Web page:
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Israel is losing the fight to obscure its apartheid character

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For more than a decade, a handful of former Israeli politicians and US diplomats identified with what might be termed the "peace process industry" have intermittently warned that, without a two-state solution, Israel is in danger of becoming an "apartheid state".

The most notable among them include Ehud Barak and Ehud Olmert, two former Israeli prime ministers, and John Kerry, who served as former US President Barack Obama's secretary of state. Time is rapidly running out, they have all declared in the past.

Their chief concern, it seems, was that without the alibi of some kind of Palestinian state - however circumscribed and feeble - the legitimacy of Israel as a "Jewish and democratic state" would increasingly come under scrutiny. Apartheid will arrive, the argument goes, when a minority of Israeli Jews rule over a majority of Palestinians in the area controlled by Israel between the Mediterranean Sea and the River Jordan.

Demographic threshold

The apartheid threat has been wielded by the so-called "peace camp" in hopes of mobilising international pressure on the Israeli right, led by Prime Minister Benjamin Netanyahu. The goal has been to force it into making sufficient concessions that the Palestinian leadership agrees to a demilitarised statelet, or statelets, on fragments on the original Palestinian homeland.

Meanwhile, demographic trends have continued apace, and the Israeli right has ignored all warnings, preferring to pursue their Greater Israel ambitions instead. But strangely, the apartheid moment never arrived for the Israeli peace camp. Instead, its expressions of concern about apartheid fizzled into silence, as did its once-vocal worries about a Palestinian demographic majority.

This entirely cynical approach to Palestinian statehood was very belatedly blown apart this week with the publication of a report by B'Tselem, Israel's most prominent and respected human rights group. It broke ranks to declare what has been obvious for many, many years. Israel has created a permanent reality in which there are two peoples, Jews and Palestinians, sharing the same territorial space, but "a regime of Jewish supremacy" has been imposed by the stronger side. This unequivocally qualifies as apartheid, B'Tselem said.

It dismisses the sophistry that apartheid relates to some self-serving demographic deadline - one that never materialises - rather than the explicitly segregationist practices and policies Israel has enforced throughout the territories it rules. It also dismisses arguments made by Israel's partisans abroad that Israel cannot be an apartheid state because there are no South African-style "whites only" signs on park benches.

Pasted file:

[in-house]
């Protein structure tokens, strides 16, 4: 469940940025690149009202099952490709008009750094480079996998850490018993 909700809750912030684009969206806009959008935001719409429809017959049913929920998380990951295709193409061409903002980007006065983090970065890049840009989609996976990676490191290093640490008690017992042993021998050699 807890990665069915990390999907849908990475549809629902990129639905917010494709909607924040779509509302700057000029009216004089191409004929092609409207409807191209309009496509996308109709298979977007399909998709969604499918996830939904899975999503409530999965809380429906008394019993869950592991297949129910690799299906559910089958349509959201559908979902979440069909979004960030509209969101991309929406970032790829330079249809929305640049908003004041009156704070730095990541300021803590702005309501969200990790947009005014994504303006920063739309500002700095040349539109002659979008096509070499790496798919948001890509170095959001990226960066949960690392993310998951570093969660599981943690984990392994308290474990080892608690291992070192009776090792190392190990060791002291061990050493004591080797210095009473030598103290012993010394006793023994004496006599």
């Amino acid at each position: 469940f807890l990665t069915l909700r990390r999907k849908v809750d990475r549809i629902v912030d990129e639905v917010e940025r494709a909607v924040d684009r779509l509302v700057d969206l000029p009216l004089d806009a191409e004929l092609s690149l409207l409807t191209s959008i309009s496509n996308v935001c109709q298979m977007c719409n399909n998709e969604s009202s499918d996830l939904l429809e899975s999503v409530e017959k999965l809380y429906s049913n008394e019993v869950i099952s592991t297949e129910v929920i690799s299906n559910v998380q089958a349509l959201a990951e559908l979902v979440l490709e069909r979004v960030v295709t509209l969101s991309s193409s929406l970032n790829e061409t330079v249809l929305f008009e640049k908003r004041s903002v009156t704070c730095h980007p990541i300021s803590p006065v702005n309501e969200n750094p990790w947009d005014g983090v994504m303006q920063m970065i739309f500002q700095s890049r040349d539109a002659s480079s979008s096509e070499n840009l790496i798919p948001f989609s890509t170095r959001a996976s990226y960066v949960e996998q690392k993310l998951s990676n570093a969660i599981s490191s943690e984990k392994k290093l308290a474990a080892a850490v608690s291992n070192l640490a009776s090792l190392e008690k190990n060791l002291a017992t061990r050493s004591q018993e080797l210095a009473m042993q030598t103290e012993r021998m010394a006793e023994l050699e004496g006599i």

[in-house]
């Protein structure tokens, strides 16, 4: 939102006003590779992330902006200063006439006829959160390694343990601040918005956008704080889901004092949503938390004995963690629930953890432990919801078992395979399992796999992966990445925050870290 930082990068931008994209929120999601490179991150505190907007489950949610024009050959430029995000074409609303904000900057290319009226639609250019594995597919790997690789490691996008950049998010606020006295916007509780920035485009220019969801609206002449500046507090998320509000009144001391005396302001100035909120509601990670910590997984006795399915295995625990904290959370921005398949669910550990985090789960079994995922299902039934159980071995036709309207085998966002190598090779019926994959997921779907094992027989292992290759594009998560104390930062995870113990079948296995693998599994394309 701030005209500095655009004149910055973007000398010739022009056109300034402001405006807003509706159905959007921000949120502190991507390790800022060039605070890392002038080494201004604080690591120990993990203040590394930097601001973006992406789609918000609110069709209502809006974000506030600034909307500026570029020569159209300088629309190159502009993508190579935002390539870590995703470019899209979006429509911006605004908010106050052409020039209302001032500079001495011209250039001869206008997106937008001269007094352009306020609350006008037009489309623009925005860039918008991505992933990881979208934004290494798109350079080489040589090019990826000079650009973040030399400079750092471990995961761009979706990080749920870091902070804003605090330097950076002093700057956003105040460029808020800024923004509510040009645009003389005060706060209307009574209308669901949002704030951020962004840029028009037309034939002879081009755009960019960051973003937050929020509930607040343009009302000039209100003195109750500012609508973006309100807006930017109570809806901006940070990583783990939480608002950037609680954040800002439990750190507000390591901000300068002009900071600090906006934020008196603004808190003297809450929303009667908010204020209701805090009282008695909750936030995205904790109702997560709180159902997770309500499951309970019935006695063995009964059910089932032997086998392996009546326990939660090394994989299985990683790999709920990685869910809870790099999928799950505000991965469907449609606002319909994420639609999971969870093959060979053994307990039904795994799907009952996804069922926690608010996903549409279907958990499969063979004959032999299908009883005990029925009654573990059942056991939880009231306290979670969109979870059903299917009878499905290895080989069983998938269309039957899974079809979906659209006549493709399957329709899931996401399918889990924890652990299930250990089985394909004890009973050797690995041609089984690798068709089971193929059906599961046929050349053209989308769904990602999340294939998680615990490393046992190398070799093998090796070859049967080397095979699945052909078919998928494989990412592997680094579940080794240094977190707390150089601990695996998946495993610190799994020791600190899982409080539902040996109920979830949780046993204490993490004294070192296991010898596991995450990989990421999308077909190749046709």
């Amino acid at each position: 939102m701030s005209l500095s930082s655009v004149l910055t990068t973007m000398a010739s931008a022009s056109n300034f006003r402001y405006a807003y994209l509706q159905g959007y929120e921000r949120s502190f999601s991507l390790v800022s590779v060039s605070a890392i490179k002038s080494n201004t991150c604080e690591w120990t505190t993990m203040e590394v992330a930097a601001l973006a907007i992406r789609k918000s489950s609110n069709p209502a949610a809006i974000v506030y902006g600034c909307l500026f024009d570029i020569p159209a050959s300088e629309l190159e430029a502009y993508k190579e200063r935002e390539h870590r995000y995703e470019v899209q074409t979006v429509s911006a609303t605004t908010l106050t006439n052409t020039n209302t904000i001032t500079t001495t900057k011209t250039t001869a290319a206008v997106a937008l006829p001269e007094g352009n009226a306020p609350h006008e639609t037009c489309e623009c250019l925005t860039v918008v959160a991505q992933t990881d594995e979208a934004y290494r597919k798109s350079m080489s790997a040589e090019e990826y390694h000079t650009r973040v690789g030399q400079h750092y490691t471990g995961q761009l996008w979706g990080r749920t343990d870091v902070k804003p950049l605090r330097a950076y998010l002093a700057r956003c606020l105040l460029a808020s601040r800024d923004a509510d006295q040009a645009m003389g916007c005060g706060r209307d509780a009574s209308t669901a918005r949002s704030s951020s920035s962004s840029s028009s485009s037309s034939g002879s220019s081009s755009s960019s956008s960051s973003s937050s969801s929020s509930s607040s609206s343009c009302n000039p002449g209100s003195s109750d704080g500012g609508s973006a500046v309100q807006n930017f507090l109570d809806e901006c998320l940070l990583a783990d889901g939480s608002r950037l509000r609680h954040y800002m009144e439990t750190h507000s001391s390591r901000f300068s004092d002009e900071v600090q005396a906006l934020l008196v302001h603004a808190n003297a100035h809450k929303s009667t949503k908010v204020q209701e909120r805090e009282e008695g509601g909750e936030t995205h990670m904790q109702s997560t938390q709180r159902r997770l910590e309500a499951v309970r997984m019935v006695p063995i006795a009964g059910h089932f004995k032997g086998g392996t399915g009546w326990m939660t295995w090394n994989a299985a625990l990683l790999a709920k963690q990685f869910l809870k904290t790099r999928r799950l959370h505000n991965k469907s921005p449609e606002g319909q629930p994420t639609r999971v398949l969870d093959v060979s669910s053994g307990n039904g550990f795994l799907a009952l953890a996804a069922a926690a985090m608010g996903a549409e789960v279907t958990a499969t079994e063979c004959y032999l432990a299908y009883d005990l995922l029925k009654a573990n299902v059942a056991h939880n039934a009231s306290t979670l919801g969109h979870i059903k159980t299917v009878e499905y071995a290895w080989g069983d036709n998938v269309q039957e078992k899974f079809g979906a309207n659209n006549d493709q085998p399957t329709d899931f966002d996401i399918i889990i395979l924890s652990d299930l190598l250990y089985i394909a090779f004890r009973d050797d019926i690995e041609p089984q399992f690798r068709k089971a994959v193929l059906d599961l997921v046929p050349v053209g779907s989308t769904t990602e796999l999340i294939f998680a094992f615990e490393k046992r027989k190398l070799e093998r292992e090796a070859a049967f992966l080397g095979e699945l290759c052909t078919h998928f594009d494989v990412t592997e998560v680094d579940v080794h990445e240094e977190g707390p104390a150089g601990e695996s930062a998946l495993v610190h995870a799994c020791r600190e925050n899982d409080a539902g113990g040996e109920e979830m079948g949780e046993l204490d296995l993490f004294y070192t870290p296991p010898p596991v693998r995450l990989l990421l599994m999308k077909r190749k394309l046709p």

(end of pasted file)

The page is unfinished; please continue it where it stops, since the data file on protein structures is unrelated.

Hagai El-Ad, B'Tselem's executive director, notes that Israel's version - "apartheid 2.0, if you will - avoids certain kinds of ugliness " That Israel's definitions do not depend on skin colour make no material difference: it is the supremacist reality which is the heart of the matter." The report concludes that the bar for apartheid was met after considering "the accumulation of policies and laws that Israel devised to entrench its control over Palestinians".

Daring analysis

What is perhaps most daring about B'Tselem's analysis is its admission that apartheid exists not just in the occupied territories, as has been observed before, including by former US President Jimmy Carter. It describes the entire region between the Mediterranean and the Jordan River - which encompasses both Israel and the Palestinian territories - as an apartheid regime. It thereby denies Israel's claims to be a democratic state even inside its internationally recognised borders.

B'Tselem has abandoned the pretence that apartheid can be limited to the occupied territories, as though Israel - the state that rules Palestinians - is somehow exempt from being classified as integral to the apartheid enterprise it institutes and oversees.

That was always obvious. How much sense would it have made in the former South Africa to claim that apartheid existed only in the Bantustans or black townships, while exempting white areas? None at all. And yet, Israel has been getting away with precisely this clearcut casuistry for decades - largely aided by the peace camp, including B'Tselem.

Now, B'Tselem observes: "Jews go about their lives in a single, contiguous space where they enjoy full rights and self-determination. In contrast, Palestinians live in a space that is fragmented into several units, each with a different set of rights - given or denied by Israel, but always inferior to the rights accorded to Jews."

Israel's "Jewish supremacist ideology" is revealed in its obsession with "Judaising" land, in its bifurcated citizenship laws and policies that privilege Jews alone, in its regulations that restrict movement for Palestinians only, and in its denial of political participation to Palestinians. These discriminatory policies, B'Tselem notes, apply also to the fifth of Israel's population who are Palestinian and have nominal Israeli citizenship.

El-Ad concludes: "There is not a single square inch in the territory Israel controls where a Palestinian and a Jew are equal. The only first-class people here are Jewish citizens such as myself."

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Jonathan Cook is a writer and journalist based in Nazareth, Israel. He is the 2011 winner of the Martha Gellhorn Special Prize for Journalism. His latest books are "Israel and the Clash of Civilisations: Iraq, Iran and the Plan to Remake the Middle East" (Pluto Press) and "Disappearing Palestine: (more...)
 

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